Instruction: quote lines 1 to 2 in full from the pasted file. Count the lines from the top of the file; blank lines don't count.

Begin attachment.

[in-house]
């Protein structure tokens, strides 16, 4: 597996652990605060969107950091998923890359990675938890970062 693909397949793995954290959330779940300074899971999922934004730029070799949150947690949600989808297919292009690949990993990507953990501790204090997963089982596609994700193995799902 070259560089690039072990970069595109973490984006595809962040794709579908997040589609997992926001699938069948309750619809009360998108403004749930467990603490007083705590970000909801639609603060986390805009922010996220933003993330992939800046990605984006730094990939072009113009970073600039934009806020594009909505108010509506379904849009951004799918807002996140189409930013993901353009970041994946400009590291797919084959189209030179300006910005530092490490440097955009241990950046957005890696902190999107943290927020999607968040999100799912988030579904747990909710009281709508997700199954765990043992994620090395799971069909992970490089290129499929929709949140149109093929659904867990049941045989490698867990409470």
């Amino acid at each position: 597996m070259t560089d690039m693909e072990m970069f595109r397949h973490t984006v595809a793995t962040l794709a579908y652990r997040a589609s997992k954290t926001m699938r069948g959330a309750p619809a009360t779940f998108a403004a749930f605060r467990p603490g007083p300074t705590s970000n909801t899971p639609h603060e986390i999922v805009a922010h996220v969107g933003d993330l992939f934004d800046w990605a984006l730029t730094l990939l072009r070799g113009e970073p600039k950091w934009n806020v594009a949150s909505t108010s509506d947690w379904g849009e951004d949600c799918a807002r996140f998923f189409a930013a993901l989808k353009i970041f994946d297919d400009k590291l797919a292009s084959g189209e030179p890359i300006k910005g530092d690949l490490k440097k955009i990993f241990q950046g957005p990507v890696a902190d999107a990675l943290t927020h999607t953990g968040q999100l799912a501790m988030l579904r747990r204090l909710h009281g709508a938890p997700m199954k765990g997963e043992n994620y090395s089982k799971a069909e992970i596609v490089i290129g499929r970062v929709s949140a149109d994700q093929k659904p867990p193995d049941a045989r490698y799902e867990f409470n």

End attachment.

[in-house]
């Protein structure tokens, strides 16, 4: 597996652990605060969107950091998923890359990675938890970062 693909397949793995954290959330779940300074899971999922934004730029070799949150947690949600989808297919292009690949990993990507953990501790204090997963089982596609994700193995799902 070259560089690039072990970069595109973490984006595809962040794709579908997040589609997992926001699938069948309750619809009360998108403004749930467990603490007083705590970000909801639609603060986390805009922010996220933003993330992939800046990605984006730094990939072009113009970073600039934009806020594009909505108010509506379904849009951004799918807002996140189409930013993901353009970041994946400009590291797919084959189209030179300006910005530092490490440097955009241990950046957005890696902190999107943290927020999607968040999100799912988030579904747990909710009281709508997700199954765990043992994620090395799971069909992970490089290129499929929709949140149109093929659904867990049941045989490698867990409470």